New Brunswick’s mental health resources have been under criticism by citizens for the last several years, and the upcoming surge of Syrian refugees is triggering more concerns.
Graeme Dyck, a licensed psychologist in the Moncton area, said the questions about accommodating the refugees invite reflection about the province’s general capacity to provide resources.
“At this time, approximately one third of our provincially licensed psychologists work in public and community mental health,” he said. “That means fewer than 150 psychologists serve the mental health needs of more than 750,000 New Brunswickers.”
Canada has been more open with its mental health initiatives in recent years with campaigns such as Bell Let’s Talk, causing it to become a leader in such efforts.
The Canadian Mental Health Association has said that 20 per cent of Canadians will personally experience a mental illness at some point in their life.
According to a 2011 study by the Mental Health Commission of Canada, the direct costs of mental illness in Canada amounted to $22,561.40. These costs included community and social services, income support, hospital care, prescription medication, medical care, and other services. Indirect costs amounted to over $6.4 billion.
The study showed that mental illness is costing the Canadian economy at least $48.7 billion in total per year.
Still, Lee Thomas, a former UNB student and mental health consultant, does not believe that there are enough mental health resources available in New Brunswick.
“I’d like to see an increase in [government] investment for resources,” she said. “Basically, without funding services, it’s impossible for more services to develop and function properly.”
Although Prime Minister Justin Trudeau has delayed his plans to resettle 25,000 Syrian refugees in Canada by the end of the year, it is expected that 1,500 that will still arrive in N.B.
Joanne Owour-Larocque, settlement coordinator for the Multicultural Association of Fredericton, said these refugees are vulnerable to many mental health risks for a variety of reasons. This includes pre-migration, migration, and post-migration experiences.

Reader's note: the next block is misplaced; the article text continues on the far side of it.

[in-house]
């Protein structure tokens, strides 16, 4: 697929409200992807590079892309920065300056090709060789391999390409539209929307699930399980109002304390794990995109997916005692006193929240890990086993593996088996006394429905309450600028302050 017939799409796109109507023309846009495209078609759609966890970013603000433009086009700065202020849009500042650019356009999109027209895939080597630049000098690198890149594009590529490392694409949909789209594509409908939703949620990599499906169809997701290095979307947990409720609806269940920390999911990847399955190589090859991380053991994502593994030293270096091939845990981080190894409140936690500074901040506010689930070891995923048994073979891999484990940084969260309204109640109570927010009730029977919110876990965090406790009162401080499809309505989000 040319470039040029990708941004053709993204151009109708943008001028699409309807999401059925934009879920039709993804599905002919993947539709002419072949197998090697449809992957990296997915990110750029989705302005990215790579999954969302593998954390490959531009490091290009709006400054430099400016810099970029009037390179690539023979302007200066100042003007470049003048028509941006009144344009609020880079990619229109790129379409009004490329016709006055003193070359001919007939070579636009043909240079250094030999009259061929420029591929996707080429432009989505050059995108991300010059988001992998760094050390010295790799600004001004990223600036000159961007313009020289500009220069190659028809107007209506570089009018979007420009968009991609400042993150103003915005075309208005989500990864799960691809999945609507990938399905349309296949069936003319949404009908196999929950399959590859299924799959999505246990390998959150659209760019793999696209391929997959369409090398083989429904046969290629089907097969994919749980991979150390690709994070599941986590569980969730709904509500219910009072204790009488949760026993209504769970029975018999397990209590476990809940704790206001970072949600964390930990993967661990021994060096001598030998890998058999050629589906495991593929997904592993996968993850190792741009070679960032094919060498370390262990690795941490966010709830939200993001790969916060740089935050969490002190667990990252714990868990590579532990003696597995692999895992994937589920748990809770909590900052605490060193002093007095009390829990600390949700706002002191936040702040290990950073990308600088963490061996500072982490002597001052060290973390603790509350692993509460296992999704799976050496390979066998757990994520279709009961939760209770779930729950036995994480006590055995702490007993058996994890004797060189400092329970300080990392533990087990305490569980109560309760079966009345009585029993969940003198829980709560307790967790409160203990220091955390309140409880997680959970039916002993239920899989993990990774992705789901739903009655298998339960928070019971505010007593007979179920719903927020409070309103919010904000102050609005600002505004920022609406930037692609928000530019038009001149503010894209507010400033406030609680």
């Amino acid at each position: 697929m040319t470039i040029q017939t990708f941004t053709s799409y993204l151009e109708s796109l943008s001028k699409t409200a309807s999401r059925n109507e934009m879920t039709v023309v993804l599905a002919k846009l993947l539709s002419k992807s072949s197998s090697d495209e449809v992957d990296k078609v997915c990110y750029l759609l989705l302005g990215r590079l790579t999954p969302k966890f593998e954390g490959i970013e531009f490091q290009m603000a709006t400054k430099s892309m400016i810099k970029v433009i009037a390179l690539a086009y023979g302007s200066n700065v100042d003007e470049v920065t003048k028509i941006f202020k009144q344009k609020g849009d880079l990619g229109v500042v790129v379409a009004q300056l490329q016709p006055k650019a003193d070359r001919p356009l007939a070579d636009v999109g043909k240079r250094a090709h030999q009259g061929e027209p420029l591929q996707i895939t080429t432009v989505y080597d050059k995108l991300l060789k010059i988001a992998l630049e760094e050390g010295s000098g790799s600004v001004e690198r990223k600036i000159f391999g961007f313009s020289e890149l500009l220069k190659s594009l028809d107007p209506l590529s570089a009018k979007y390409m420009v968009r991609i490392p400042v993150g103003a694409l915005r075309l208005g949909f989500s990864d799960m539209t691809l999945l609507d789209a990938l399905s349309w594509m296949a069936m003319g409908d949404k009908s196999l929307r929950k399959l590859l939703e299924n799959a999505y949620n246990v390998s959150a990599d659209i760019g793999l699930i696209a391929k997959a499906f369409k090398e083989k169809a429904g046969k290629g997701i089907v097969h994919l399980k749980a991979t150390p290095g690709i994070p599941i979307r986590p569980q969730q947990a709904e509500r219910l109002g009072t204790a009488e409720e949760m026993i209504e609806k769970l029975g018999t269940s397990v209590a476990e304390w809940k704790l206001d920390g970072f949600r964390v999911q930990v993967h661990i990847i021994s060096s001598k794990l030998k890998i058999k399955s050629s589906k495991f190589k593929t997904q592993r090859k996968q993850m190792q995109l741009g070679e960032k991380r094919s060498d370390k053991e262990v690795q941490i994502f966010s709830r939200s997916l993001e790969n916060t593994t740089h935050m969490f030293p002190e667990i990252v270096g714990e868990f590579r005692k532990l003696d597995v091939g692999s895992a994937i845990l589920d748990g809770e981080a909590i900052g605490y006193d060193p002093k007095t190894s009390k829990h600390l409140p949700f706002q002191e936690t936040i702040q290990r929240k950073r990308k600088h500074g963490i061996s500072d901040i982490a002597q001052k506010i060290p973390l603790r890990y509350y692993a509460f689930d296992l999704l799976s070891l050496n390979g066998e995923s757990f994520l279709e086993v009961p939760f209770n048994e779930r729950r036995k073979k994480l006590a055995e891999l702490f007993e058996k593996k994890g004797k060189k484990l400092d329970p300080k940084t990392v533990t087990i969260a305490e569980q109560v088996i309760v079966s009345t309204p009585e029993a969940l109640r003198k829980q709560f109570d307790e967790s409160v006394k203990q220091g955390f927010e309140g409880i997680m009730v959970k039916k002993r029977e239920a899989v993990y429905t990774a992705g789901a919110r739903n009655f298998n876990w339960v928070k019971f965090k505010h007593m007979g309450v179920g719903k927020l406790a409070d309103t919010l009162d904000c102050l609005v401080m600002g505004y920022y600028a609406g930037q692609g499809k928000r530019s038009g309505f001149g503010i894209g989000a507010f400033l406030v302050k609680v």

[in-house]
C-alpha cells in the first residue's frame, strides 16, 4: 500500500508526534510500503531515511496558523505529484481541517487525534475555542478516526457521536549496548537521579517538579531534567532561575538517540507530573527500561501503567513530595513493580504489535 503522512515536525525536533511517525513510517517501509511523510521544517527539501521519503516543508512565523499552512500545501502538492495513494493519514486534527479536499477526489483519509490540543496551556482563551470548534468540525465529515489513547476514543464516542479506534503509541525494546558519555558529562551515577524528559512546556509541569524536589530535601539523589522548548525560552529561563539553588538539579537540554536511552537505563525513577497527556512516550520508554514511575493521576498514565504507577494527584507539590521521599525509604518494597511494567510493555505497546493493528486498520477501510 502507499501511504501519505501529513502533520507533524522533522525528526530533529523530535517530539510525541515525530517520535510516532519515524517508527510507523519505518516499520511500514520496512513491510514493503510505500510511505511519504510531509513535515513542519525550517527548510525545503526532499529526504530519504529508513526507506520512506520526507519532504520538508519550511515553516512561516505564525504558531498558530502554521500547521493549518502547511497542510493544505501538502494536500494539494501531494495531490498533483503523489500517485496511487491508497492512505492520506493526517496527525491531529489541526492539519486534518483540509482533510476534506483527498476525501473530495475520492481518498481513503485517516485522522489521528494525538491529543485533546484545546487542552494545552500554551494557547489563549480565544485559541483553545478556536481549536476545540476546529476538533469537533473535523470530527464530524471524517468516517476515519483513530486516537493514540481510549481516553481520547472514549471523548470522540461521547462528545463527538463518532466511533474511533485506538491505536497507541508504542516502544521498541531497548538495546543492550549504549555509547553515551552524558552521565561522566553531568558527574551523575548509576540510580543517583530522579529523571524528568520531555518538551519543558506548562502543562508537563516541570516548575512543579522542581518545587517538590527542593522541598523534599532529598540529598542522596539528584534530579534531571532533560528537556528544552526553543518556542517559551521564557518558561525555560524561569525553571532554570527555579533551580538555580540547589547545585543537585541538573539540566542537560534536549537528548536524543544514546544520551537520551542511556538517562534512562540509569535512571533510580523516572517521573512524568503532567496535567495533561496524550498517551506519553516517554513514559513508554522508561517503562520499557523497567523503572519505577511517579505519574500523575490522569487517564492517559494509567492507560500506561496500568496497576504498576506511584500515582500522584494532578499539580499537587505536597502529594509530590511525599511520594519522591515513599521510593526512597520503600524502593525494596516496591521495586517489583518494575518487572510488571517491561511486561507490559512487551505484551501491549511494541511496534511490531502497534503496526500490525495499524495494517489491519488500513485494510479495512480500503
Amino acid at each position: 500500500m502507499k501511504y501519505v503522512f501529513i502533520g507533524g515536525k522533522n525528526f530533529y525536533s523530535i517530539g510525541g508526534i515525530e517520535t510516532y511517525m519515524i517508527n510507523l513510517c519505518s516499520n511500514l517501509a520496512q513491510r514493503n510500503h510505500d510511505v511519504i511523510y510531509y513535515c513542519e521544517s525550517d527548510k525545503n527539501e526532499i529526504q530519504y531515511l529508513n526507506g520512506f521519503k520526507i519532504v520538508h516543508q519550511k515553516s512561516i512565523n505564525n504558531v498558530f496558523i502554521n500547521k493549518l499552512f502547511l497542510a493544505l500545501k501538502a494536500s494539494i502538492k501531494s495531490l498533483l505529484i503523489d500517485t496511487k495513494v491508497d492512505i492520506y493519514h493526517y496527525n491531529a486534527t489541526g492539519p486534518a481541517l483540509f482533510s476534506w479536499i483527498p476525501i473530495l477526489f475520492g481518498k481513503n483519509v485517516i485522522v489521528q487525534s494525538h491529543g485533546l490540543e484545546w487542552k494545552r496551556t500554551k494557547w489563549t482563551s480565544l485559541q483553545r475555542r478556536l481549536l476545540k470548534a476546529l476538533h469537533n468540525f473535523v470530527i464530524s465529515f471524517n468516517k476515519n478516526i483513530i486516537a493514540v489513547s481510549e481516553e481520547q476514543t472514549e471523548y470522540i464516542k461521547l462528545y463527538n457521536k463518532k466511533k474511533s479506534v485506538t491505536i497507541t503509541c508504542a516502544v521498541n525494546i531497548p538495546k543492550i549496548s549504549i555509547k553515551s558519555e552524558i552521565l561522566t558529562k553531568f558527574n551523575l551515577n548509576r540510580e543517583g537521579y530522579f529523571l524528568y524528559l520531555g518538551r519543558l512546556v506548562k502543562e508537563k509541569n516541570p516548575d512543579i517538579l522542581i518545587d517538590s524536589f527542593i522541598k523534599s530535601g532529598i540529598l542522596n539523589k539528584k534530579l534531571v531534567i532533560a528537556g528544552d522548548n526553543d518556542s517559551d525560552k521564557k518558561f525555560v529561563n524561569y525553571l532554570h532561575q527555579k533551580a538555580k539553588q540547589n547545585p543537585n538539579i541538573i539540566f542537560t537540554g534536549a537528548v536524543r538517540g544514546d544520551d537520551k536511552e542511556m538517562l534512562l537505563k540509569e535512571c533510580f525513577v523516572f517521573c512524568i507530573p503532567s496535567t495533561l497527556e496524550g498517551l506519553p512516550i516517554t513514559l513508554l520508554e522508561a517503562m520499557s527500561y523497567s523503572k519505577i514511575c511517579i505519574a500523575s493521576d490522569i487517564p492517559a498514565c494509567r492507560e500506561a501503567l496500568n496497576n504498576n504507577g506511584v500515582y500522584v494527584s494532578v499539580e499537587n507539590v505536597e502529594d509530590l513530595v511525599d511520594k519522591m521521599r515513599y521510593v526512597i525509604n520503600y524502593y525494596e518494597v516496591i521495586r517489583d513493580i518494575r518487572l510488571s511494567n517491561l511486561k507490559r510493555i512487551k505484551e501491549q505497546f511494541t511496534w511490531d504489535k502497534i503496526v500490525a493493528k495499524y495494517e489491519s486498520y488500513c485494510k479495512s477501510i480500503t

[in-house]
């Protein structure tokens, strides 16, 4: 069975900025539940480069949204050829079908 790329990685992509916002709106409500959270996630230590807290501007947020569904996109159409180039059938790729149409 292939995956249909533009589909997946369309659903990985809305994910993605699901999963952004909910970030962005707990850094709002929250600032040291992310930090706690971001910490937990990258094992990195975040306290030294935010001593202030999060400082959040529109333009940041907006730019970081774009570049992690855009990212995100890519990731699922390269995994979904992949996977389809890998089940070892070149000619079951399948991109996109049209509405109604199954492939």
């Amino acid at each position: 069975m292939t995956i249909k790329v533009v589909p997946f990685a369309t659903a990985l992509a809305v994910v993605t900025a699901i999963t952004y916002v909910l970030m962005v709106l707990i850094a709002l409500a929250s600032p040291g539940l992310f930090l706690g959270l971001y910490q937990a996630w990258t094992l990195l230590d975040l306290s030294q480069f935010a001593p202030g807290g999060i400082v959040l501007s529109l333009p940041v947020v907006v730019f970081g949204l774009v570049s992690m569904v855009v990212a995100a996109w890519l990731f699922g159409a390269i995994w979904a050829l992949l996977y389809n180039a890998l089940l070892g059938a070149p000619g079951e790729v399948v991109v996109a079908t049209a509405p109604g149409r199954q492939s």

“The arrival of Syrian families increases opportunities to strengthen cross-sectoral collaboration,” she said. “[This includes] welcoming newcomers to our community, the longer-settled community, cultural and linguistic interpreters, health services and professionals, and the settlement sector.”
Owour-Larocque said that these increased sectors will enhance N.B. communities’ existing capacity to provide culturally-appropriate mental and physical health resources, as well as support and intervention systems.
The Multicultural Association of Fredericton is one of three immigrant-serving agencies that has been designated by the province’s Department of Immigration, Refugees and Citizenship’s Resettlement Assistance Program. It will act as a refugee-receiving centre to assist refugees throughout their resettlement process.
Christa Baldwin, executive director of N.B.’s branch of the Canadian Mental Health Association, said that there are many concerns in the community around the province’s mental health system and the time it may take to get service.
“I know that the Department of Health is working diligently in reviewing the system and looking for more efficiencies,” she said, stressing that different zones have different wait times.
Baldwin also said that there is a lot of pressure on the system, adding that “there are concerns for what that may mean when we add the number of refugees to the mix.”
The provincial government’s preliminary framework document for its plans to accommodate the Syrian refugees does not make note of any expected costs for health care or otherwise. It only states that there has been an acknowledgement for the need to assess mental health resources accordingly.
However, the Minister of Immigration, Refugees and Citizenship has designated the Syrian refugees as a public policy group. Therefore, they will be eligible for Type 1 benefits under the Interim Federal Health Program, a program that pays for medical care for a short period of time after arriving in Canada.
These benefits include basic coverage, supplemental coverage, and coverage of prescription drugs for up to a year upon arrival.
Supplemental coverage will provide the refugees with access to psychotherapy or psychological counselling in a private clinic or addiction centre for a maximum of 10 sessions.
Dyck said that, when addressing the mental health needs of refugees, there should be no assumptions made about the challenges they are experiencing.
“There is no singular profile of a Syrian refugee,” he said. “Everyone will have their own experiences, history, personalities, cultural identification, family factors, and capacity for resilience… their own narrative, biological vulnerabilities and co-morbid medical conditions.”
He also stressed that making general claims about refugees’ mental health needs may be easy to do, but suggested that the most important needs are basic ones. This includes safety, security, health care, food and shelter.
“[Psychological needs] are highly impacted by more basic needs and often remit where effective demobilization measures exist,” he said. “Therefore, welcoming refugees, providing basic necessities, engaging them and ensuring basic provisions will be essential on an immediate basis.”
Originally written for a class at St. Thomas University.